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Eleventh Circuit Court of Appeals rules that Duval County Jail officials’ alleged reading of inmate mail was a long-recognized constitutional violation barring dismissal of plaintiff’s 42 U.S.C. § 1983 civil rights case on grounds of qualified immunity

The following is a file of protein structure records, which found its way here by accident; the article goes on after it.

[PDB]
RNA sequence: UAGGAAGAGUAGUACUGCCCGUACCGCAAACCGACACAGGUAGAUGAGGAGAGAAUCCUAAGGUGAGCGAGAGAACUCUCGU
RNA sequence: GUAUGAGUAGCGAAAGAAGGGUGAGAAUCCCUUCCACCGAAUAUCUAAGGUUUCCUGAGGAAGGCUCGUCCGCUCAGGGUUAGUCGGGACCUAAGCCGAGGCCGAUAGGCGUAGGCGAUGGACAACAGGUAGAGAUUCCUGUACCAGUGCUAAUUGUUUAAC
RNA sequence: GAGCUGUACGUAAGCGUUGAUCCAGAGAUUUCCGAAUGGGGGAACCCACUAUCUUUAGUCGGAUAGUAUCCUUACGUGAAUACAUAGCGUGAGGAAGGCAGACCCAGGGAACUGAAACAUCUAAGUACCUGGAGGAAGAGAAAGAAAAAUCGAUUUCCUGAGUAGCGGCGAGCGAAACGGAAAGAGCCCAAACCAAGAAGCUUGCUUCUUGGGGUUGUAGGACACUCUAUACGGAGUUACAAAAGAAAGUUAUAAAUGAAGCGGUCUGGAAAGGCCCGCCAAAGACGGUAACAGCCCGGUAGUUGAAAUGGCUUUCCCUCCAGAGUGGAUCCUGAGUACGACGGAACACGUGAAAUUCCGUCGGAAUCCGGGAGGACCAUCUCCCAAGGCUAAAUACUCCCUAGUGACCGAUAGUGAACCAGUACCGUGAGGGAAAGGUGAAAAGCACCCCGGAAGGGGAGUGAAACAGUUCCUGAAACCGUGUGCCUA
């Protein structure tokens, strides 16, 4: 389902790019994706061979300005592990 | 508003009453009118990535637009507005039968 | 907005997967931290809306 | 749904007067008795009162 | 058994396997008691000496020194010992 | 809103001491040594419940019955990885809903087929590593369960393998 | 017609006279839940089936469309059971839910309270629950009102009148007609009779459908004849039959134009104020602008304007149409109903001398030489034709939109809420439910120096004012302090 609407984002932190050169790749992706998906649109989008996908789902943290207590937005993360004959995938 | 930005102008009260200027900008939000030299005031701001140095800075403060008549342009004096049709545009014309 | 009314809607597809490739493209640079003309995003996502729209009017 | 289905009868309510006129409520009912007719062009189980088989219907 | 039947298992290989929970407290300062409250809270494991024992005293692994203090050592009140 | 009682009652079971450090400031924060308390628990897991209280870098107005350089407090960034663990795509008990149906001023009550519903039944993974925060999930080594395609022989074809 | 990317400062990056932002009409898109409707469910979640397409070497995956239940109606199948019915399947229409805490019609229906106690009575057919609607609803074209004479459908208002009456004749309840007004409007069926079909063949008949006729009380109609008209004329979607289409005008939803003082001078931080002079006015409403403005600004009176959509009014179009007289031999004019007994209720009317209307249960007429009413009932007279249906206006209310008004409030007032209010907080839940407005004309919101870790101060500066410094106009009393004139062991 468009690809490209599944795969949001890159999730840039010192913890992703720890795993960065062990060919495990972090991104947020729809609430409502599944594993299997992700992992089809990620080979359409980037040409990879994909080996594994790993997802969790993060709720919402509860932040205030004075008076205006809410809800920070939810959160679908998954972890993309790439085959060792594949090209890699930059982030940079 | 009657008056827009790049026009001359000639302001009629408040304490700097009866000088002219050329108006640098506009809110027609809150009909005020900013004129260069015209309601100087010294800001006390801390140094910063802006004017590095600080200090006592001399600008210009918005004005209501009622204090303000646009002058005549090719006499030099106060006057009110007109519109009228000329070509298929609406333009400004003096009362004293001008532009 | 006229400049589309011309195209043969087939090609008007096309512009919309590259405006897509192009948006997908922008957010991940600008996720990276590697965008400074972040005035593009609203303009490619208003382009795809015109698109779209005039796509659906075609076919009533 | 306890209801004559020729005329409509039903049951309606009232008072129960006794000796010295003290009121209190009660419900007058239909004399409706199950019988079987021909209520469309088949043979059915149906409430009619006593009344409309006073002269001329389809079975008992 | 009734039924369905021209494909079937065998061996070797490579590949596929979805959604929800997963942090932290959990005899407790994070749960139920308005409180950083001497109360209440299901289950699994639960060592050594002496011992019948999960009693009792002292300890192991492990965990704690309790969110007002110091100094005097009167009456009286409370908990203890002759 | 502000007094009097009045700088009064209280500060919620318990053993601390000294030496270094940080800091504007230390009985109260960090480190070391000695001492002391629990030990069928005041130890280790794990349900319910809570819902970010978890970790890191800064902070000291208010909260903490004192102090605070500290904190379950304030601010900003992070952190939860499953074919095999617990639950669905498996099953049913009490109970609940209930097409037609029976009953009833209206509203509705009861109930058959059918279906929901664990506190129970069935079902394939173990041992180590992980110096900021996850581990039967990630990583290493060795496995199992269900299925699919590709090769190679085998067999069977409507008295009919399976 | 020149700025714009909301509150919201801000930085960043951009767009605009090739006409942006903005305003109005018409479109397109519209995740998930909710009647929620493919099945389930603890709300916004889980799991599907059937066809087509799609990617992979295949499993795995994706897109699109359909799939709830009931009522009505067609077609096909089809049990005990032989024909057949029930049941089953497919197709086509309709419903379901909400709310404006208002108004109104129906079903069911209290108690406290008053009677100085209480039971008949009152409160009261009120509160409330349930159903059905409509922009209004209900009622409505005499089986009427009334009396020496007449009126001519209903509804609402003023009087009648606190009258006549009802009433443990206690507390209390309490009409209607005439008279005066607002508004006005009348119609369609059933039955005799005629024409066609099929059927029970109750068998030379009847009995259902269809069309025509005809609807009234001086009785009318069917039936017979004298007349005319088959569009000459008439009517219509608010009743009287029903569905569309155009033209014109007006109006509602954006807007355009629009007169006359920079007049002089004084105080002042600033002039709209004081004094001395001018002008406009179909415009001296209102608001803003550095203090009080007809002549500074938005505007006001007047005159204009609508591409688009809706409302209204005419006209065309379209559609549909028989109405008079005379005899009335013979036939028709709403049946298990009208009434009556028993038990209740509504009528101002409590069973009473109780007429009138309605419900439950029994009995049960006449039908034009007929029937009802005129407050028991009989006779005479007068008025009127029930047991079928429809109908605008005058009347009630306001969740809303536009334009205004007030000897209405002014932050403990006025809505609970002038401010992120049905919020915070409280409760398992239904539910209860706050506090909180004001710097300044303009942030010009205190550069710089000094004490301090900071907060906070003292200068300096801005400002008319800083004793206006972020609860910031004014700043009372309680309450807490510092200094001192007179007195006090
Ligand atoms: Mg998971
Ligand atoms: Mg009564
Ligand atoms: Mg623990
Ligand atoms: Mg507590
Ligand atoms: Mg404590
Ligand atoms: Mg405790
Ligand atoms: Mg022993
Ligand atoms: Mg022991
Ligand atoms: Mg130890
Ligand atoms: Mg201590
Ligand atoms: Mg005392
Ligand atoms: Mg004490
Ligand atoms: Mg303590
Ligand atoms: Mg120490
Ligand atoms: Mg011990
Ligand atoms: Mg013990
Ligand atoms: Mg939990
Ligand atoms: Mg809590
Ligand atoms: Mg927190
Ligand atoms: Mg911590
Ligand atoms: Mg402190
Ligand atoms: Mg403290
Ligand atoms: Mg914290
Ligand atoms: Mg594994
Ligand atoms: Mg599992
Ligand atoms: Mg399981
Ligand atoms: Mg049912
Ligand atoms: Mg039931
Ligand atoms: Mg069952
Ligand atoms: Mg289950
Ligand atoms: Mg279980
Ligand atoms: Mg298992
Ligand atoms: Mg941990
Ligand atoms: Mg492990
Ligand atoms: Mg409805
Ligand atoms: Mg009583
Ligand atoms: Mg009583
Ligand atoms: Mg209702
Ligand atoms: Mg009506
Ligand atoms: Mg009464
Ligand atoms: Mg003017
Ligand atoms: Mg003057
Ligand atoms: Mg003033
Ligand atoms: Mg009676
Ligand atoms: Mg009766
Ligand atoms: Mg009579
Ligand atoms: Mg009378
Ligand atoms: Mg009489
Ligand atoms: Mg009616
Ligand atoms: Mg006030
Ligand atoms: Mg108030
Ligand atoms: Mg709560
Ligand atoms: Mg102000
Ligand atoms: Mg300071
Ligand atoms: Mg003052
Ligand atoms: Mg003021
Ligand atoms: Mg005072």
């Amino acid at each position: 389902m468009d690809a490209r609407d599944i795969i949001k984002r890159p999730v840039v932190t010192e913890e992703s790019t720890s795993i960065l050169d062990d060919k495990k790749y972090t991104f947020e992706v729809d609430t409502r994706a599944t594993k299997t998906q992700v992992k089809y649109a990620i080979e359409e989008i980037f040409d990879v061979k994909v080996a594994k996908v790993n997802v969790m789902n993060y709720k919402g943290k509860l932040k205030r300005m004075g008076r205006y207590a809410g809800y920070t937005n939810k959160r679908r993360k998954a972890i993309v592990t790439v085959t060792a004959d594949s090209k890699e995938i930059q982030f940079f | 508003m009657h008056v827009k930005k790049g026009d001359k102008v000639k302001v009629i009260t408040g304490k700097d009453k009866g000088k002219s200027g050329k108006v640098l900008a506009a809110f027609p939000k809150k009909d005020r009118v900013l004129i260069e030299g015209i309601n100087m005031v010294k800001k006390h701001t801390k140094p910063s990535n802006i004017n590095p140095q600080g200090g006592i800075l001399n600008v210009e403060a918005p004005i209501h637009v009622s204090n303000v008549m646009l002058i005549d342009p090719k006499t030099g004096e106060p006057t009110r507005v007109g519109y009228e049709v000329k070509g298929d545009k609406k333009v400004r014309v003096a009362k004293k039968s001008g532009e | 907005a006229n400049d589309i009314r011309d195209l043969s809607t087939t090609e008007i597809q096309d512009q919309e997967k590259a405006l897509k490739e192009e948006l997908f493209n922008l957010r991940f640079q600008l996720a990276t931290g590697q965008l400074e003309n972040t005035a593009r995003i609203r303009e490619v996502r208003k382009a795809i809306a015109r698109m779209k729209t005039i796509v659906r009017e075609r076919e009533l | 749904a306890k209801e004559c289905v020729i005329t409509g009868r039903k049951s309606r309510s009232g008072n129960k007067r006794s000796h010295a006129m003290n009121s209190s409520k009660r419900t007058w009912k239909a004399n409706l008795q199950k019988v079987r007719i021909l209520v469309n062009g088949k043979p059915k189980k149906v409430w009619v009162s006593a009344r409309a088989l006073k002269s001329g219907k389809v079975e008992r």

On August 26, 2021, in Mitchell v. Smith, et al., No. 19-14505, the Eleventh Circuit Court of Appeals affirmed a U.S. district court decision which denied the defendant Duval County Jail officials’ motion to dismiss a prisoner’s 42 U.S.C. § 1983 civil rights case on the grounds of qualified immunity. The plaintiff claimed in his pro se complaint that jail personnel were reading his legal mail in violation of his constitutional rights. The Eleventh Circuit determined that the alleged intrusion into his confidential legal mail would constitute violations of both the right of access to the courts and the right to free speech, citing in support Al-Amin v. Smith, 511 F.3d 1317, 1333 (11th Cir. 2008), and Taylor v. Sterrett, 532 F.2d 462 (5th Cir. 1976). The Eleventh Circuit also determined that the unlawfulness of the alleged conduct was clearly established at the time, noting that the position of the Eleventh and predecessor Fifth Circuit on this issue has been constant for almost fifty years. In Taylor v. Sterret, the Fifth Circuit held that inmates and pretrial detainees have a right of access to the courts that includes the protection of “uninhibited, confidential communications” with their attorneys, which required that jail officials could open—but not read—legal mail and even then, only in the inmate’s presence. 532 F.2d at 478.

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